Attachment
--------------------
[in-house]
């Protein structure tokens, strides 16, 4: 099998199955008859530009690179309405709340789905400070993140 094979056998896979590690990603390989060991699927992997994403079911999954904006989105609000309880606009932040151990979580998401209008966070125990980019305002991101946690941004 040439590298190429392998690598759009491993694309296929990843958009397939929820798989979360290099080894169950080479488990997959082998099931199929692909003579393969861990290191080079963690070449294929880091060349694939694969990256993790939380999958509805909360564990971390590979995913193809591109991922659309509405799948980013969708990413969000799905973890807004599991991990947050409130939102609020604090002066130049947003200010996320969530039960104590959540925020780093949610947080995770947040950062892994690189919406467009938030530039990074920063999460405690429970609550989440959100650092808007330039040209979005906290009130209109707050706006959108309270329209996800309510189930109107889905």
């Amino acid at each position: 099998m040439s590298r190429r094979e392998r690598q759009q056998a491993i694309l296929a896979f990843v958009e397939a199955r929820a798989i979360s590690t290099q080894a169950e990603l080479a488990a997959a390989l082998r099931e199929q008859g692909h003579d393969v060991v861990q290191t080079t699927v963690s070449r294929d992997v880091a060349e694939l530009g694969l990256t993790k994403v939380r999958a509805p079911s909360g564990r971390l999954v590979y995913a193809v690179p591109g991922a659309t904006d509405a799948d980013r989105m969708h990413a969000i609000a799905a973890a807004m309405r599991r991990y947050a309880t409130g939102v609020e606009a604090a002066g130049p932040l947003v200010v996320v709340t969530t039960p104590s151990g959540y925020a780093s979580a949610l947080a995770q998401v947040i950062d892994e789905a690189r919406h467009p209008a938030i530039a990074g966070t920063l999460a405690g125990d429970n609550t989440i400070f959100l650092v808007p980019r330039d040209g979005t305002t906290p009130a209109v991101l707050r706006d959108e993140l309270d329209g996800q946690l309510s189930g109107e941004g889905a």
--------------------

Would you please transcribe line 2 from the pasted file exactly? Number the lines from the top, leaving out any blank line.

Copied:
């Protein structure tokens, strides 16, 4: 099998199955008859530009690179309405709340789905400070993140 094979056998896979590690990603390989060991699927992997994403079911999954904006989105609000309880606009932040151990979580998401209008966070125990980019305002991101946690941004 040439590298190429392998690598759009491993694309296929990843958009397939929820798989979360290099080894169950080479488990997959082998099931199929692909003579393969861990290191080079963690070449294929880091060349694939694969990256993790939380999958509805909360564990971390590979995913193809591109991922659309509405799948980013969708990413969000799905973890807004599991991990947050409130939102609020604090002066130049947003200010996320969530039960104590959540925020780093949610947080995770947040950062892994690189919406467009938030530039990074920063999460405690429970609550989440959100650092808007330039040209979005906290009130209109707050706006959108309270329209996800309510189930109107889905």